Wednesday, August 7, 2013

The Robber Bride

1993, 1995 Bantam edition
Margaret Atwood
The Robber Bride
Possibly bought newish for $6.50
Very worn paperback

Atwood again explores female friendship and frenemyship.  (Frenmity?)  The title character Zenia doesn't meet the trio of sort of heroines in childhood, like in Cat's Eye, but rather when they're all in college in the early '60s.  She proceeds to lie, steal their boyfriends/husbands and money, and generally mess with their minds.  She's such a supervillainess that she has three (3) villainess monologues!

What I liked best about the book was not the painful childhoods of the main characters, or their not very appealing romances.  I actually liked the everyday (to them, but unusual for others) stuff-- History professor Tony's adjustable relief map for reconstructing battles (with spices representing ethnic and national groups); the details of Charis's home on one of the Toronto Islands; and the way Roz interacts with her twins.  The triangular friendship wasn't bad but for too much of the book the three women are estranged.  Towards the end, they almost achieve a sort of Susan-Isaacs-like camaraderie, as the book shifts into mystery mode.  But as this isn't Atwood's territory, it comes across as cheesier than it does for Isaacs, especially those "confessions."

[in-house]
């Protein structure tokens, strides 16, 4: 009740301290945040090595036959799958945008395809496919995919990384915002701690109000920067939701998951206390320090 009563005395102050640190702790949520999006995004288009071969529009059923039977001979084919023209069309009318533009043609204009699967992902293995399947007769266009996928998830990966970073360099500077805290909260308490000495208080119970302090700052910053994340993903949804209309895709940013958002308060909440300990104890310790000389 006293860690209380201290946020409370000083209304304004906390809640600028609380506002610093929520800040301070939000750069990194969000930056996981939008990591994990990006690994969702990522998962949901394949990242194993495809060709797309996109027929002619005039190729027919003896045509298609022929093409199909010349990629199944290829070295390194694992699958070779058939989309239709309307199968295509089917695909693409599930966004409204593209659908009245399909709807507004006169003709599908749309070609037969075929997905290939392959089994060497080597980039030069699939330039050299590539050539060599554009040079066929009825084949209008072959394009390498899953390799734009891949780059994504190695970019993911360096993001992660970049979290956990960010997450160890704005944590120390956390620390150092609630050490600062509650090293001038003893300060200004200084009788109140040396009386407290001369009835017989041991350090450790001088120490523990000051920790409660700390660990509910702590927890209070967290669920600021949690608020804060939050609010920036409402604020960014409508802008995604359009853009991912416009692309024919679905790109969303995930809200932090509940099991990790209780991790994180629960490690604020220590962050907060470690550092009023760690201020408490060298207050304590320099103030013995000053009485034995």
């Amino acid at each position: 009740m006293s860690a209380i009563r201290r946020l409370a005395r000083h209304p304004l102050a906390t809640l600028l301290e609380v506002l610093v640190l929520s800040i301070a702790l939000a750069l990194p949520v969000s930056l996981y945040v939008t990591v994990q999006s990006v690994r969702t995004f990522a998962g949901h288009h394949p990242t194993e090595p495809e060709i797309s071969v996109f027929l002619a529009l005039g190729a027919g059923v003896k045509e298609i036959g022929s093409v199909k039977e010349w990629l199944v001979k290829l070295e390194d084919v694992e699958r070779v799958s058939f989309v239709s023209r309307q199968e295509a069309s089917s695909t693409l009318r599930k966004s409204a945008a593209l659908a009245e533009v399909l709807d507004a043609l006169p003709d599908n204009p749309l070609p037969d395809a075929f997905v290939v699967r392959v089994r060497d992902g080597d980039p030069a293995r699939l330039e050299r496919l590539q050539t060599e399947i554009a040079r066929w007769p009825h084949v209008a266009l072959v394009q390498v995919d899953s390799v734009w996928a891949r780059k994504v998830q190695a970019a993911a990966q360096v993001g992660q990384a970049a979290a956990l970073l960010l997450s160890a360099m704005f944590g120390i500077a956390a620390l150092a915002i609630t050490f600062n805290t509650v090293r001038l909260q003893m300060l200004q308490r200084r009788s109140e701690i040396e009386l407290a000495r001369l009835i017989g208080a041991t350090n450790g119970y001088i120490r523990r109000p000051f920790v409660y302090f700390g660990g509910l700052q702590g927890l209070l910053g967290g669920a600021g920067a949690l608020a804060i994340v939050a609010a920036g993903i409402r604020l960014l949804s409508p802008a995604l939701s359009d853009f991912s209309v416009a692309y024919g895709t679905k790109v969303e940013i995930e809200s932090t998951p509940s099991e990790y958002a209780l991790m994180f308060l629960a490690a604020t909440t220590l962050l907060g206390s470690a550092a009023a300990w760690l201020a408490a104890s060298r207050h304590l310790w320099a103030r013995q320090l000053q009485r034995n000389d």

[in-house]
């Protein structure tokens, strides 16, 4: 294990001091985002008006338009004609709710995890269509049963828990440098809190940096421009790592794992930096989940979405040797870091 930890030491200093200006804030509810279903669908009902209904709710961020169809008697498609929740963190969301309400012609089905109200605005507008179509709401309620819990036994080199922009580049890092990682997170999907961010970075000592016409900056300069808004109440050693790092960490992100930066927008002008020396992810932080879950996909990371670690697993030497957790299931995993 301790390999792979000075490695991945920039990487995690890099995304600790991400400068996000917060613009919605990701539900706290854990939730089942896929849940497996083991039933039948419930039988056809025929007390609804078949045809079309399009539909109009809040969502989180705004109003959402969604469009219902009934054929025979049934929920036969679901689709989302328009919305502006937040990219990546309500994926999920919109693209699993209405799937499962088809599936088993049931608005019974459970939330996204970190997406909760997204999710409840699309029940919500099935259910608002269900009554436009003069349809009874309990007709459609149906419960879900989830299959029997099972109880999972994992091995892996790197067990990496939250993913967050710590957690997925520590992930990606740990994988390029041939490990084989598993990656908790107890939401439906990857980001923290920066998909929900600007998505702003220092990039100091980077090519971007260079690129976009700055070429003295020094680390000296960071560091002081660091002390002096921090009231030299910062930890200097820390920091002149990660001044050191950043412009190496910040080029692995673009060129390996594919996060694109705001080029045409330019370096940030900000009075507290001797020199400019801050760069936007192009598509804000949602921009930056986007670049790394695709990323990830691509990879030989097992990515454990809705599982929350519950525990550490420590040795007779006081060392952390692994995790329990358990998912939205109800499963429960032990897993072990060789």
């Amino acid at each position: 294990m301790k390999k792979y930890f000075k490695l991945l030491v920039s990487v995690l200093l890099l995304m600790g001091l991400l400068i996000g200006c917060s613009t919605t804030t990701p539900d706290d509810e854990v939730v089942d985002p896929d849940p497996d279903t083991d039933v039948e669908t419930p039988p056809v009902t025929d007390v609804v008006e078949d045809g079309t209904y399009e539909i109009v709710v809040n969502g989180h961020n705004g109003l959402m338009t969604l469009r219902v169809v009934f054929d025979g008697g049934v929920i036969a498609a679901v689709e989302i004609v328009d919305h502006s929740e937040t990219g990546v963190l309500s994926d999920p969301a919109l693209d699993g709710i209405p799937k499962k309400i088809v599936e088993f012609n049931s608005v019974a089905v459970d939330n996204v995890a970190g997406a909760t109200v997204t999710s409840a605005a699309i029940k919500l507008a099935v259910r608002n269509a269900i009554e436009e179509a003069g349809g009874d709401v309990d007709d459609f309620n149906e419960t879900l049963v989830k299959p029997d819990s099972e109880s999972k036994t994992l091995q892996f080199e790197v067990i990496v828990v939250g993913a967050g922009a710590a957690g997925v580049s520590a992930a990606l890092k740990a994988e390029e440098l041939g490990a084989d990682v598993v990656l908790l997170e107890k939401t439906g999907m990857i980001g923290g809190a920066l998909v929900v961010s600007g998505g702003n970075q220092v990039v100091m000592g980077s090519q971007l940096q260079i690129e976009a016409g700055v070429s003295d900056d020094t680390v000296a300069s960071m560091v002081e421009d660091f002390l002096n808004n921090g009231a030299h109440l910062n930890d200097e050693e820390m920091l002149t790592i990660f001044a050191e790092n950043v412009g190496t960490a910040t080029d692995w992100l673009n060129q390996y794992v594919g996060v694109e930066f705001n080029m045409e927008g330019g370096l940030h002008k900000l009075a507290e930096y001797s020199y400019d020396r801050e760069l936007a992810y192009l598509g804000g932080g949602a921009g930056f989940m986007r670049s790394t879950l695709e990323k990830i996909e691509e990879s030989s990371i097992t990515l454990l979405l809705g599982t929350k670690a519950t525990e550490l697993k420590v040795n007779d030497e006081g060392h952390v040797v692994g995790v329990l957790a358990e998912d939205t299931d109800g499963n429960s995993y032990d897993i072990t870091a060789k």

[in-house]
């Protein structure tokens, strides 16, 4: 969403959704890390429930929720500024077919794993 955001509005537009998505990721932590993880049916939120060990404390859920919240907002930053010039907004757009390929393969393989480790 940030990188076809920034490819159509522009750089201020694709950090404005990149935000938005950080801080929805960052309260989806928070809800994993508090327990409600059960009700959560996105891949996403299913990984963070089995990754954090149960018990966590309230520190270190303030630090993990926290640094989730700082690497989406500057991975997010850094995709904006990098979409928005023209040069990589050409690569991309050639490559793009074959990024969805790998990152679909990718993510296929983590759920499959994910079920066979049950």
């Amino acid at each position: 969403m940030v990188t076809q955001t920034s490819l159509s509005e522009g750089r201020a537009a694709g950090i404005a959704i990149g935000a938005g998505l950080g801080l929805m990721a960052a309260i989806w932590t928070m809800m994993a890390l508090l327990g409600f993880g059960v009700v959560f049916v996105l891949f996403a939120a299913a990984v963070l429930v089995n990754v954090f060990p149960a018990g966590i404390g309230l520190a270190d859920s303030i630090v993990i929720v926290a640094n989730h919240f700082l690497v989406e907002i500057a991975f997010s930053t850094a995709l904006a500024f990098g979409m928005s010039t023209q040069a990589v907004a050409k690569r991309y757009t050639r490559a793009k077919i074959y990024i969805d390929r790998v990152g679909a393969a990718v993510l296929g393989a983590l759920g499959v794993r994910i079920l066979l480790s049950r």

Towards the end, Tony speculates on the origin of Zenia's name.  Of course, when she mentions Xenia with an X, we're still two years off from the Warrior Princess TV show.  The next Atwood novel won't be till 1996, with Alias Grace, where a suspected murderess may be innocent.

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